Don’t worry, this isn’t going to turn into a running site! Cycling will always be the sport that drives me, but a bit of variety can be good for the body and soul. This year I have been supplementing my cycling with some short distance running. I’ve made a few mistakes and learned a lot along the way.
Most people tend to go from running to cycling, a relatively easy progression. Picking up running after years of only cycling is far harder and can introduce a few challenges. If you are thinking of giving running a go (and are otherwise a healthy individual) I would encourage it! Here are five tips for the avid cyclist who may be about to embark on the “beginner runner” journey…
5) Ease into it. I can’t stress this enough. Running can be tough on the body. As a fit and healthy road cyclist, you might think that picking up running will be a breeze. After all, your aerobic fitness is on point, so all you need to do is put one foot in front of the other, right? Well, yes. But any muppet can head out the door and run themselves into injury (trust me, I know). Your lungs may write cheques that your body simply can’t cash.
While your muscles will likely adapt quickly, it takes time for your joints and tendons to strengthen and adapt to the higher impact of running. If you don’t give them time, you’ll be far more prone to early injury. Start off slow, don’t be too proud to walk if you need to. Work up to increasing your distance and speed gradually.
4) Get a running / sports watch. Just like your Garmin bike computer (other brands available) a good quality running watch will give you all the information you need and enable you to upload your runs to Strava afterwards. Necessary? No, but very useful. Plus who doesn’t love a new piece of sports tech to play with!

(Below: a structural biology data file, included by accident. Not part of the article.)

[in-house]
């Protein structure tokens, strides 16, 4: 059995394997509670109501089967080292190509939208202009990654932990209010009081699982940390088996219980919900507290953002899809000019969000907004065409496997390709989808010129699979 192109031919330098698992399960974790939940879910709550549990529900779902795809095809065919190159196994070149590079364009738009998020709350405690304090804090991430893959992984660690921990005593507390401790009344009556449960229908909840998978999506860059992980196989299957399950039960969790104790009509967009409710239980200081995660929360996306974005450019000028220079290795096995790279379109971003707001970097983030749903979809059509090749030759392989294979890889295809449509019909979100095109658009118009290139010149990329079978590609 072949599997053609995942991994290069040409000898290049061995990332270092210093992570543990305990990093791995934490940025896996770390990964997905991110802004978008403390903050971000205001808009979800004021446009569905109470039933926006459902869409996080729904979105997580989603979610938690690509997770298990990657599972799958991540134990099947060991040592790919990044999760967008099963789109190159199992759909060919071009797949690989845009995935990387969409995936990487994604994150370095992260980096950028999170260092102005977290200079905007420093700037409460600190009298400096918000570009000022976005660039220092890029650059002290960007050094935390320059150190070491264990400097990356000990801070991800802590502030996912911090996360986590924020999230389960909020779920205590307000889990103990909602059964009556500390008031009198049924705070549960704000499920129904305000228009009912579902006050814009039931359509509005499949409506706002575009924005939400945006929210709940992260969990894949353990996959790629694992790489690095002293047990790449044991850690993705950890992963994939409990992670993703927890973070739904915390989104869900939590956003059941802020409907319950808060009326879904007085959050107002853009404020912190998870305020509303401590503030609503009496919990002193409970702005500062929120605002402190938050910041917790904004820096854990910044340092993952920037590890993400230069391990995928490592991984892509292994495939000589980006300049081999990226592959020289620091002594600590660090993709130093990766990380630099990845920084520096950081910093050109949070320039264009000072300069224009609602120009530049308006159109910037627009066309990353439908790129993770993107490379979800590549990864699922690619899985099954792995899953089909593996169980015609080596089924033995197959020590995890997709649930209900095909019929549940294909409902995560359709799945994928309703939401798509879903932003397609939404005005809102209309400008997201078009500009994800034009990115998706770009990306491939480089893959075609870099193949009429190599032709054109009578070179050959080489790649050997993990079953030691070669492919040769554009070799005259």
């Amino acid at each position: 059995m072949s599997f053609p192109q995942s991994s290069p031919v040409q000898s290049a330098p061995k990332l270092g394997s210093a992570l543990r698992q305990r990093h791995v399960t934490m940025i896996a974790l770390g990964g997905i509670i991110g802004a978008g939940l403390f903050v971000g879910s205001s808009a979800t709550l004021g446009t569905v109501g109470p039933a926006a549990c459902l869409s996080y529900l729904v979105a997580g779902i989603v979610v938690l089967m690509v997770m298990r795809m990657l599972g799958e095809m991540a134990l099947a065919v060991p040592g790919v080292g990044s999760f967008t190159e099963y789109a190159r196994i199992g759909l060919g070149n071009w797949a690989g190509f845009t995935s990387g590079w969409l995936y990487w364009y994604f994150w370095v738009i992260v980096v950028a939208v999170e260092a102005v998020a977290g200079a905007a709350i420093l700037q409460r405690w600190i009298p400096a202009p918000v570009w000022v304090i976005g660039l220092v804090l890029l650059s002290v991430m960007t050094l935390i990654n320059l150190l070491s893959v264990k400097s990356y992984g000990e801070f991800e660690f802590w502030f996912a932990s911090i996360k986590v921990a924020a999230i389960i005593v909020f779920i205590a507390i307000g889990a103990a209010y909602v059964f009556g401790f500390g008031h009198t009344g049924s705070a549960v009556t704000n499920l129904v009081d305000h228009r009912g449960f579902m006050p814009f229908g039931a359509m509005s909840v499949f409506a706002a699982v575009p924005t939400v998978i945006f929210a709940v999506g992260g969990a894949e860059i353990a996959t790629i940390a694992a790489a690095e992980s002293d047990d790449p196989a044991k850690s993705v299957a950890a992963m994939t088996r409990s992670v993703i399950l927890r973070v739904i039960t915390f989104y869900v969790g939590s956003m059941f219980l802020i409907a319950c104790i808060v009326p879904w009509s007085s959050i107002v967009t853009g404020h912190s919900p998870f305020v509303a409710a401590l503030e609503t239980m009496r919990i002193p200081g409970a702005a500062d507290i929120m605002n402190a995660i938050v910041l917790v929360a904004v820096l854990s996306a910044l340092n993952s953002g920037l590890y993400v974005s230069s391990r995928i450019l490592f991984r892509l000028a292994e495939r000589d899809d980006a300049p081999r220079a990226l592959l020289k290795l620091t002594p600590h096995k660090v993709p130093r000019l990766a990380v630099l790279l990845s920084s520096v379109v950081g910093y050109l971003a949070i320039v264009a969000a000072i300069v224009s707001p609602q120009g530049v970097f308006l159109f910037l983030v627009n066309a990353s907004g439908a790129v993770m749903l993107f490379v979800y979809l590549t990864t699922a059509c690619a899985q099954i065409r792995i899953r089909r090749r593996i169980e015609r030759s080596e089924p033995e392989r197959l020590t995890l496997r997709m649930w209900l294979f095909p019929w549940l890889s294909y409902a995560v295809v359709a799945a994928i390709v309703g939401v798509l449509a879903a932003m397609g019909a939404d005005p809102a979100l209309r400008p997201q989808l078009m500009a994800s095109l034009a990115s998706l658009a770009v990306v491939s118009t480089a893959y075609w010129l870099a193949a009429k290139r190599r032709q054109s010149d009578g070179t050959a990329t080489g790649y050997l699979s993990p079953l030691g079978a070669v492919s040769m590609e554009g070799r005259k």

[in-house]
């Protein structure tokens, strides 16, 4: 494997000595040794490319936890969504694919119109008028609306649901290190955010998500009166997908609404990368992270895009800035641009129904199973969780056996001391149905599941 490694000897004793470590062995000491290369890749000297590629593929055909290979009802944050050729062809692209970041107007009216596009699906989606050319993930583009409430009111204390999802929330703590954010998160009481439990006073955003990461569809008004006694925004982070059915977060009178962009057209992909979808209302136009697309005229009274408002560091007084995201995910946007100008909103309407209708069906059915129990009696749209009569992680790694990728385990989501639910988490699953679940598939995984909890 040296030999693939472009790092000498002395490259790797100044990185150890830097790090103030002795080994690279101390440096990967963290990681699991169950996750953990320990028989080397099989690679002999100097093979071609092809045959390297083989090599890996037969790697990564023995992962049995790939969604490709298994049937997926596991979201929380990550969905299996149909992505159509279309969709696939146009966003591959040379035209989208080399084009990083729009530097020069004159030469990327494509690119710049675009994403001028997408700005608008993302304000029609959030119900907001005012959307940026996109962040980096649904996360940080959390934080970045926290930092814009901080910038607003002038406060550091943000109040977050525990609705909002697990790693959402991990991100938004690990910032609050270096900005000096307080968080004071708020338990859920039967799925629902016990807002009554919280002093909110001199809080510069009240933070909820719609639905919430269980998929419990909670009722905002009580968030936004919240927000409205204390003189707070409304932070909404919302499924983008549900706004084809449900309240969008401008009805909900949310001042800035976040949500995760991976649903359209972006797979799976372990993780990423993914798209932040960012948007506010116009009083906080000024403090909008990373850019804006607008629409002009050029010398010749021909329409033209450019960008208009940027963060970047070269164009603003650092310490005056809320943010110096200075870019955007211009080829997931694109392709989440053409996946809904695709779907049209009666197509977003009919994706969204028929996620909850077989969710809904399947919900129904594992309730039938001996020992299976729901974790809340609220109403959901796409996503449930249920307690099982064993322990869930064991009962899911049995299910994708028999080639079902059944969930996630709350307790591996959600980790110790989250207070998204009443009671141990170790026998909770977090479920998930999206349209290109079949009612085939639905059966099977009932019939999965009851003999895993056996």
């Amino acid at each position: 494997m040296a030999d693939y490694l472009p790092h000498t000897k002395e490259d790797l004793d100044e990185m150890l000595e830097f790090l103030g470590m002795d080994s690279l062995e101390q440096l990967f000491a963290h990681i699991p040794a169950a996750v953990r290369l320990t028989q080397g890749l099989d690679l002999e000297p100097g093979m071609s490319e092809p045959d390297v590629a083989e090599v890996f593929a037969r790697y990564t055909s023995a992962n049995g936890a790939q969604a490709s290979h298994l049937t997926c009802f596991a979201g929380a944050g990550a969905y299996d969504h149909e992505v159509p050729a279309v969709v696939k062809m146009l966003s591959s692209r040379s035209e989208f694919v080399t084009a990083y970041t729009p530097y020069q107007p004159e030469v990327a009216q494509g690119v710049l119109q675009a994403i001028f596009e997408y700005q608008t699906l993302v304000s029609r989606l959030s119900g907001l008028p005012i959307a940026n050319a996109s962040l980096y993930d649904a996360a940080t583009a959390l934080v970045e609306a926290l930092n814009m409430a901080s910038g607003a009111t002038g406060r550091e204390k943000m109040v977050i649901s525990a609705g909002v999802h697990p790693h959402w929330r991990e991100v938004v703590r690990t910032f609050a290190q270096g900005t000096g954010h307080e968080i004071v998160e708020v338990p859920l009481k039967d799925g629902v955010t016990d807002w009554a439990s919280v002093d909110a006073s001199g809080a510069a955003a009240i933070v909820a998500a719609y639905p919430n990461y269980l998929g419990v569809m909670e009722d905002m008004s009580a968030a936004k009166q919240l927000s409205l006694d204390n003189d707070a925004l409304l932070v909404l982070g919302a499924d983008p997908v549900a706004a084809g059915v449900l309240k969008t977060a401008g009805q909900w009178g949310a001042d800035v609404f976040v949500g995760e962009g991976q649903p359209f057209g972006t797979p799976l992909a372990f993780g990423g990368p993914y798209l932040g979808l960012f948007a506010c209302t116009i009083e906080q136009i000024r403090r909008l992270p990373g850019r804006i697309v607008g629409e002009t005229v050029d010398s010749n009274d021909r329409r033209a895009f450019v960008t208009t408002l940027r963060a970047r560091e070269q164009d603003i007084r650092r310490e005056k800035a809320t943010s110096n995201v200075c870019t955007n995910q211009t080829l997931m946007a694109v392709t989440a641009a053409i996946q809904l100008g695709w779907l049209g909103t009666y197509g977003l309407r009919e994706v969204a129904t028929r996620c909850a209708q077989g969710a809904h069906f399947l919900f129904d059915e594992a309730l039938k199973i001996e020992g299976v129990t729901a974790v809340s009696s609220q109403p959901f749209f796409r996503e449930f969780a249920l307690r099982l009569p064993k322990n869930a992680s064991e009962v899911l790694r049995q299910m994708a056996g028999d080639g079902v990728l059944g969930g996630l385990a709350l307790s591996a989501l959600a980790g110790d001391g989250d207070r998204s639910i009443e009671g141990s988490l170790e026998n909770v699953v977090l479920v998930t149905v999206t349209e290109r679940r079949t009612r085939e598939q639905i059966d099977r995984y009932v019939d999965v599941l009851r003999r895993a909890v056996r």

Most importantly, a running watch will help you pace your runs. It’s very easy to want to go hell for leather every single run (if that sounds like you, re-read point 5 above). Just like cycling, you need to run “slower” at times for recovery and to build endurance. I’ve been using a Wahoo ELEMNT Rival watch.
3) Be consistent. While you need to start slowly, easing into it, you also need to be consistent! Get into a habit of running at least twice a week, ideally three times. A rest day between each run is also a very good idea when starting out. This will get your body used to the stresses of running, without overdoing it.
2) On the bike, keep your top end sharp! This one is less a running tip and more of a “don’t let running interfere with your cycling” tip. In my very n=1 experience, I’ve found running is great for you aerobic capacity and endurance, but it can blunt your top end power. To combat this, you may want to add some sprint training or short duration 1-2 minute power intervals to your bike training.
1) Buy good quality running shoes. This is NUMERO UNO for a reason! You could duck down to your local Sports Direct and buy some “trainers” that look fancy, but I would highly recommend going to a professional running shop, getting shoe advice, and buying on their recommendation. A high quality, well fitting pair of running shoes are worth their weight in gold.
Running shoes may be expensive, but they are 100% worth the investment. That doesn’t mean go out and spend big on a pair of high-end carbon plated super shoes. Get a pair of shoes that suit your running style and budget. You may even find you go through a pair or two before you find that perfectly comfortable pair.
It may seem like a lot of money, but step back and compare that to the money you’ve thrown at cycling. A well fitting pair of proper running shoes are a cheap purchase in comparison, will make you less prone to injury, and arguably faster.
Now lace those new shoes up, get out there, and enjoy the journey! 🏃♂️
3 Comments Add yours
Easing into it is great advice. 10 years ago I still ran occasionally, especially mid week in the winter. After 2012 I could ride day time, summer or winter, so hadn’t done a run in years. A short while back I decided to run for about 4 miles and could manage easily except for a sharp pain in the backs of my thighs. The next 3 or so days were agony! I’m going away with no bike for 2 weeks soon so will run a few times, short and slow. Lesson learned.
LikeLiked by 1 person